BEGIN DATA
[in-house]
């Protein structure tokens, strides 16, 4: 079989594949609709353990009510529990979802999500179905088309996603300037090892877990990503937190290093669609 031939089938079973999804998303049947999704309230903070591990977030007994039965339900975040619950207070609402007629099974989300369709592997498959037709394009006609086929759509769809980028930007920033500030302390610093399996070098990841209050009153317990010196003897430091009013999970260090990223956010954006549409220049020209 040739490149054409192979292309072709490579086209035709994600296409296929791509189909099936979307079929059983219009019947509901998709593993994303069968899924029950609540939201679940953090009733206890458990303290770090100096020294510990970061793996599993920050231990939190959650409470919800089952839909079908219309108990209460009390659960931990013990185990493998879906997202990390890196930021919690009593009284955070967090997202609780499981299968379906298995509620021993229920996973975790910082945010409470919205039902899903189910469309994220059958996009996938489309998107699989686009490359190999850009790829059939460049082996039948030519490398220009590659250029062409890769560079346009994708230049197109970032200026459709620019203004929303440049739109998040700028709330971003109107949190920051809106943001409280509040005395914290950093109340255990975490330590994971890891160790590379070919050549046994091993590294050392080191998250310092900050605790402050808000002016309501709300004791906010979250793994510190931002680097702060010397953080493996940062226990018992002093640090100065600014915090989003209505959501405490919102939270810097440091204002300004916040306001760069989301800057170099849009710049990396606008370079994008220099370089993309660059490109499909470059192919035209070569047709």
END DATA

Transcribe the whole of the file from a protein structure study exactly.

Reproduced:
[in-house]
């Protein structure tokens, strides 16, 4: 079989594949609709353990009510529990979802999500179905088309996603300037090892877990990503937190290093669609 031939089938079973999804998303049947999704309230903070591990977030007994039965339900975040619950207070609402007629099974989300369709592997498959037709394009006609086929759509769809980028930007920033500030302390610093399996070098990841209050009153317990010196003897430091009013999970260090990223956010954006549409220049020209 040739490149054409192979292309072709490579086209035709994600296409296929791509189909099936979307079929059983219009019947509901998709593993994303069968899924029950609540939201679940953090009733206890458990303290770090100096020294510990970061793996599993920050231990939190959650409470919800089952839909079908219309108990209460009390659960931990013990185990493998879906997202990390890196930021919690009593009284955070967090997202609780499981299968379906298995509620021993229920996973975790910082945010409470919205039902899903189910469309994220059958996009996938489309998107699989686009490359190999850009790829059939460049082996039948030519490398220009590659250029062409890769560079346009994708230049197109970032200026459709620019203004929303440049739109998040700028709330971003109107949190920051809106943001409280509040005395914290950093109340255990975490330590994971890891160790590379070919050549046994091993590294050392080191998250310092900050605790402050808000002016309501709300004791906010979250793994510190931002680097702060010397953080493996940062226990018992002093640090100065600014915090989003209505959501405490919102939270810097440091204002300004916040306001760069989301800057170099849009710049990396606008370079994008220099370089993309660059490109499909470059192919035209070569047709």